Like so many aspects of 2020, Thanksgiving will look different. Health concerns or travel limitations mean the crowds around dinner tables will be smaller than usual at many gatherings. Many of us will exchange greetings over video conference rather than in person. While these circumstances present challenges and disappointment, we will still take time to be thankful. We’ll be thankful for those who do break bread with us. We’ll be thankful for those who are with us in spirit if not body. We’ll be thankful medical science may offer solutions that help make Thanksgiving 2021 look more like Thanksgivings past.
One way we give thanks for our own good fortune is by giving to organizations that help those in need of food, shelter, medical care, a helping hand or any manner of assistance. We also give thanks by giving supporting institutions that make our communities stronger.
Cash is always a welcome gift, as those organizations know how to put cash to work efficiently and effectively. For investors who do give, however, we recommend they at least consider gifting appreciated stock instead of cash.
First and foremost, gifted stock benefits the institution, as they can turn the holdings into cash. If the organization has 501(c)(3) or tax-exempt status, they can turn the stock gift into cash without any tax consequences. Gifting appreciated stock, however, can also benefit the investor contributing the shares from a tax-efficiency standpoint.
For investors who itemize deductions on their personal income tax return, they can deduct the full market value of the holdings they gift from a taxable account. For example, an investor who has owned Apple stock for ten years or more may have a cost basis well under $10 per share. Turning those shares into cash for the investor would potentially expose over $100 per share to capital gains taxes. On the other hand, donating those shares to an eligible entity would allow an investor to deduct the full market value of roughly $120 per share, and the entity could then turn those shares into cash with no tax consequences. Even if an investor doesn’t itemize deductions, there’s still a tax-efficiency in the charity or other entity having access to the full market value of the gift tax-free. In addition, gifting provides a tax-efficient way to pare down concentrated stock holdings.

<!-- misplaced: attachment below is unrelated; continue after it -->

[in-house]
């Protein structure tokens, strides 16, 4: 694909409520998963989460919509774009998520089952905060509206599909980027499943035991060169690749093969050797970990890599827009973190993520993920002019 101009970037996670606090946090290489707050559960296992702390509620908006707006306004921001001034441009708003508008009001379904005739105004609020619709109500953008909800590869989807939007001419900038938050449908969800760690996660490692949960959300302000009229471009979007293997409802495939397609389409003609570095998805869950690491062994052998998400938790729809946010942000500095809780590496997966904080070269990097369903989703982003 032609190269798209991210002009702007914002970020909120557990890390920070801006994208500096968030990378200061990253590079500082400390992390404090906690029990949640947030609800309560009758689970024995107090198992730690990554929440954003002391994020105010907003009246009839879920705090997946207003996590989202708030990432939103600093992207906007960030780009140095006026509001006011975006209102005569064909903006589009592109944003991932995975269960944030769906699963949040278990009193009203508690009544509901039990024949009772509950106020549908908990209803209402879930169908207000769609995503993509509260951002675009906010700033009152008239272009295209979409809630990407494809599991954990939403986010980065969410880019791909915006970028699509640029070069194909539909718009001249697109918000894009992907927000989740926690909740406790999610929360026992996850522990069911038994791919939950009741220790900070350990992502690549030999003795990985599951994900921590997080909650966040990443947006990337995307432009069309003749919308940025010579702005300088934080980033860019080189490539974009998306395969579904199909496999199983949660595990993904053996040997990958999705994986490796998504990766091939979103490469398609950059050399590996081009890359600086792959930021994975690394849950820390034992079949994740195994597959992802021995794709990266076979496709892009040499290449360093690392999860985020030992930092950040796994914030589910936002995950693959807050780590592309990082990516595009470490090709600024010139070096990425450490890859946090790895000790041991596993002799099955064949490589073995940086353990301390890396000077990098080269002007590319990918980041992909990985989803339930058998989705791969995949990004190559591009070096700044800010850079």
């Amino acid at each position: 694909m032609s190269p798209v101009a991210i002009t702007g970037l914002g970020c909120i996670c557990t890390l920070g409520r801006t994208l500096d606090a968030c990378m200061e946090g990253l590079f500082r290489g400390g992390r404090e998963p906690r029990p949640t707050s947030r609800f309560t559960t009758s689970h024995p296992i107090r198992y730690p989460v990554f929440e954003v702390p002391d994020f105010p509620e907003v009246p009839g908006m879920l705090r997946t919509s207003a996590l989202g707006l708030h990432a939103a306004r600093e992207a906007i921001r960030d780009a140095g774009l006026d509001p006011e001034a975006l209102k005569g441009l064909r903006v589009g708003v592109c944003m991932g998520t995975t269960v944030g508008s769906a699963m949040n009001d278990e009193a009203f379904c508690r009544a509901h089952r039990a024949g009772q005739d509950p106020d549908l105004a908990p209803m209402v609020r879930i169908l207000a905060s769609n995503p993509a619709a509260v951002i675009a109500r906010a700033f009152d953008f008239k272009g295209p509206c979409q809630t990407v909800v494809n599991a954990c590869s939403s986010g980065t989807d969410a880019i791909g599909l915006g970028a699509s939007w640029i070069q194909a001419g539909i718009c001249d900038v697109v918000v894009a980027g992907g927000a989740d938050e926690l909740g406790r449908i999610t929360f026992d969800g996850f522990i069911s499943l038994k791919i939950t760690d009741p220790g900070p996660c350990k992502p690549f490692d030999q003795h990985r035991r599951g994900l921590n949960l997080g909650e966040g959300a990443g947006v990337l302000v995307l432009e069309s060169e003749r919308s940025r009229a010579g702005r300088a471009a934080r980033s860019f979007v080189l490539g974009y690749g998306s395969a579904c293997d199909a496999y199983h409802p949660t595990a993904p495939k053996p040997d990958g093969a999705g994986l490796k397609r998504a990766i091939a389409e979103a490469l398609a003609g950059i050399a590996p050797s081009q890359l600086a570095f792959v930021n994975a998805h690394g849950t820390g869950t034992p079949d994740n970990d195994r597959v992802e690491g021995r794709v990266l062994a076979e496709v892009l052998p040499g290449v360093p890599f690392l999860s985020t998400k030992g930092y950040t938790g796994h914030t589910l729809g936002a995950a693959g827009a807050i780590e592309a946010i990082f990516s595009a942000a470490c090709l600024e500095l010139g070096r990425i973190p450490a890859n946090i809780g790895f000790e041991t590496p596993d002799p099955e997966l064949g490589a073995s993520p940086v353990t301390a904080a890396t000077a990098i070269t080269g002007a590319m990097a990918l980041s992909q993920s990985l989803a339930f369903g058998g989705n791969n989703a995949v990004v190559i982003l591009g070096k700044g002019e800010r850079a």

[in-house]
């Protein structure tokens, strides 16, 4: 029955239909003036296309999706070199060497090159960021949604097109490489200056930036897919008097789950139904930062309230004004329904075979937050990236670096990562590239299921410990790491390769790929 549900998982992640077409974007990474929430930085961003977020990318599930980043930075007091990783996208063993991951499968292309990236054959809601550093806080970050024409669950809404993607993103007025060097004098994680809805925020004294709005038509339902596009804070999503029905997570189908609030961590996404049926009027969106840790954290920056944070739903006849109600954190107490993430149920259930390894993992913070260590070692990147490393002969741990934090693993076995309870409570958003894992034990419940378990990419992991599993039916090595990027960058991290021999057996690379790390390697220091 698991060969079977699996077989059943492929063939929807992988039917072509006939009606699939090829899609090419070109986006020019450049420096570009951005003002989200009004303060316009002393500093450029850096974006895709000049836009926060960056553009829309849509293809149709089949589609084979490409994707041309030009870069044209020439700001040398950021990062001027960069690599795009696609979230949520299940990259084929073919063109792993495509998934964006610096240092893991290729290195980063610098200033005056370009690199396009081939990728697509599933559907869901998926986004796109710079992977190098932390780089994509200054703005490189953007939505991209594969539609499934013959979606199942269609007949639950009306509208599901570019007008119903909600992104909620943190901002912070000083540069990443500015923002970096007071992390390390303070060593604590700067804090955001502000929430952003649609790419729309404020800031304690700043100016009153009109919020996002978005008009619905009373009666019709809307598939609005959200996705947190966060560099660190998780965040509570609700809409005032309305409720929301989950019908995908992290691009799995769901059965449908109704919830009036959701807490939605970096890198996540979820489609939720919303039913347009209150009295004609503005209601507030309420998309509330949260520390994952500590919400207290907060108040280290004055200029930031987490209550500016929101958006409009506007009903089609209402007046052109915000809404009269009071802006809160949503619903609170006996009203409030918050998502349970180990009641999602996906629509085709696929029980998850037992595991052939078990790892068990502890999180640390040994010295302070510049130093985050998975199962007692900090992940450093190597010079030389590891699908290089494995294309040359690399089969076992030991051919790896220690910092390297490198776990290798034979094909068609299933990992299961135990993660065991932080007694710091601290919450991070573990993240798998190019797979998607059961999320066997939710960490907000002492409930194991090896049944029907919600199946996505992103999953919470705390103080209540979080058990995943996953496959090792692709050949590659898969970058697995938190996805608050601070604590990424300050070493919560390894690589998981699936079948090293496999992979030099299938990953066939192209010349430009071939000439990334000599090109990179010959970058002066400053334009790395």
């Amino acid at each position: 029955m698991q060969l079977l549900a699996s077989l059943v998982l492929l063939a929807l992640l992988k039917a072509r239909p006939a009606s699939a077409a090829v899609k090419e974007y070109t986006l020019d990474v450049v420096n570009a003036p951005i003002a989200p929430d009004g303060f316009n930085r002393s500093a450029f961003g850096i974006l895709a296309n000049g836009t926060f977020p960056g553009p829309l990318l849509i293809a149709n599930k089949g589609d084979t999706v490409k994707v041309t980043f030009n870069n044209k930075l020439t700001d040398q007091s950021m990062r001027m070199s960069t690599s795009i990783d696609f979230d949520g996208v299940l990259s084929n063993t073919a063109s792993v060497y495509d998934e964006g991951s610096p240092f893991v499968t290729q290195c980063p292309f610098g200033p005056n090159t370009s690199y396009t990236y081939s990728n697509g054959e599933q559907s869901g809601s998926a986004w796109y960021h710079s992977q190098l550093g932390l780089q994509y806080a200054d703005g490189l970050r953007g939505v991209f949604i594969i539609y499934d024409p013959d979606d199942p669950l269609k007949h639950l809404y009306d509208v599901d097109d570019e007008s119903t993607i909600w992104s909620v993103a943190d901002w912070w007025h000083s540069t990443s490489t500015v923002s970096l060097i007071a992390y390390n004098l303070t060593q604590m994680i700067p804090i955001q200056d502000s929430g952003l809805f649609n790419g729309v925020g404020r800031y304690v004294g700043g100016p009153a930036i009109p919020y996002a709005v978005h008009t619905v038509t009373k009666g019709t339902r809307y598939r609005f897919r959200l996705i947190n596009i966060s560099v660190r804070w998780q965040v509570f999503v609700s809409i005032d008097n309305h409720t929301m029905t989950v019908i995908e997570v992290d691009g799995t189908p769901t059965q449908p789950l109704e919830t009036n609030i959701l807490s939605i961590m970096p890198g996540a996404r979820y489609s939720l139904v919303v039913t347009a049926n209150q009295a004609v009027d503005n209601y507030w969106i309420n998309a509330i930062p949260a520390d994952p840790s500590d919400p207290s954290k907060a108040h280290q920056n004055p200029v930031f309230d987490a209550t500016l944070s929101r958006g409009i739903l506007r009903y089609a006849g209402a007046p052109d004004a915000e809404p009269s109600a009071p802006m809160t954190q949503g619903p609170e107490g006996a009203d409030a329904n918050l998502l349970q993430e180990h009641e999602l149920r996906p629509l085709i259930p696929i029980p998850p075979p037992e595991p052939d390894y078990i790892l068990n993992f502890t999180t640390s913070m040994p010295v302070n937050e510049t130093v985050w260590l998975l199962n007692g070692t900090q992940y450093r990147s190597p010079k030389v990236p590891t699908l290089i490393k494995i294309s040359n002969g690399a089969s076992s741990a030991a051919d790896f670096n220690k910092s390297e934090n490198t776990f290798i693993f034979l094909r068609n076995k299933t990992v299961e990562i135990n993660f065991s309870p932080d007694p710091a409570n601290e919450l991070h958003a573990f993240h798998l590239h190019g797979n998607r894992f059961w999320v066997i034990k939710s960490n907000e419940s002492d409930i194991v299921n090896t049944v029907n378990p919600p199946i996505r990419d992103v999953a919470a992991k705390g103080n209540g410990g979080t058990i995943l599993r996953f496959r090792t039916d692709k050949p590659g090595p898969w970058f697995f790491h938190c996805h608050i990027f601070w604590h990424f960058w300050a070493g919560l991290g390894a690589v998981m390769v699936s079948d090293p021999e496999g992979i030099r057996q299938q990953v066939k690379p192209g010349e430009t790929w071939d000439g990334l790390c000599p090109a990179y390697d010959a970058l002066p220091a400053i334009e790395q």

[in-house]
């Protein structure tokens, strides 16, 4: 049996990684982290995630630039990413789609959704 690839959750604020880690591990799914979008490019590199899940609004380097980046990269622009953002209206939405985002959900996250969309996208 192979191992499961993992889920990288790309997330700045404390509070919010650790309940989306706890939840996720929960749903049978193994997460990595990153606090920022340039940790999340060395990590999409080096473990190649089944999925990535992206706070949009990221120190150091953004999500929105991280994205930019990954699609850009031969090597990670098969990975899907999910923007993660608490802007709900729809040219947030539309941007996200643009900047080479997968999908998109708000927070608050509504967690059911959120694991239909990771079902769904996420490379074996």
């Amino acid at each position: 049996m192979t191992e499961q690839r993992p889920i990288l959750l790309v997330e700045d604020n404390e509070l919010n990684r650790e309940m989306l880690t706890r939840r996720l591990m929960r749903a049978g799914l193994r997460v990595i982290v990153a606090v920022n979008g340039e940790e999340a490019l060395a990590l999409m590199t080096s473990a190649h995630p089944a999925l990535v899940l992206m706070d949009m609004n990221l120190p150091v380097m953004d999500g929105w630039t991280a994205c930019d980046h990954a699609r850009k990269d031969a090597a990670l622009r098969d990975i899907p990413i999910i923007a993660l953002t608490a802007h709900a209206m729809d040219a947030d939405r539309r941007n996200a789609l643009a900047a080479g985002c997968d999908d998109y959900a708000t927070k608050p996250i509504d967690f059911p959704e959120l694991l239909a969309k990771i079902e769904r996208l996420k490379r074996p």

Investors can also consider making a Qualified Charitable Distribution (QCD) of cash from a traditional Individual Retirement Account (IRA) if the account is subject to a required minimum distribution (RMD). The QCD option is still available in 2020 despite RMDs being waived for the year under the CARES Act. Under most circumstances, accessing the assets within an IRA entails paying income taxes at the applicable rate on the amount withdrawn. With a QCD, however, an investor can pull cash from an IRA tax-free and gift that amount to an eligible entity. The ability to access IRA assets tax-free still makes the QCD option attractive in 2020 even with this year’s RMD waiver. Year-end IRA distribution summaries may or may not specify a withdrawal as a QCD, but investors will want to ensure they mark “QCD” next to the amount they identify to the IRS as a tax-free withdrawal.
There’s no hard and fast framework that says when investors should gift stock instead of cash. We suggest, however, that each investor at least explore whether it makes sense in their particular circumstances or in a particular year. We routinely discuss this option with clients when they mention donations they’re considering, and we’re happy to have those conversations. Gifting appreciated shares can offer a very tax-efficient way to donate to efforts investors support or want to express their gratitude toward.
Thanksgiving will look different this year, but we still have many aspects of our lives and many people in our lives to be thankful for. This November, we’ll also be thankful the calendar almost says 2021.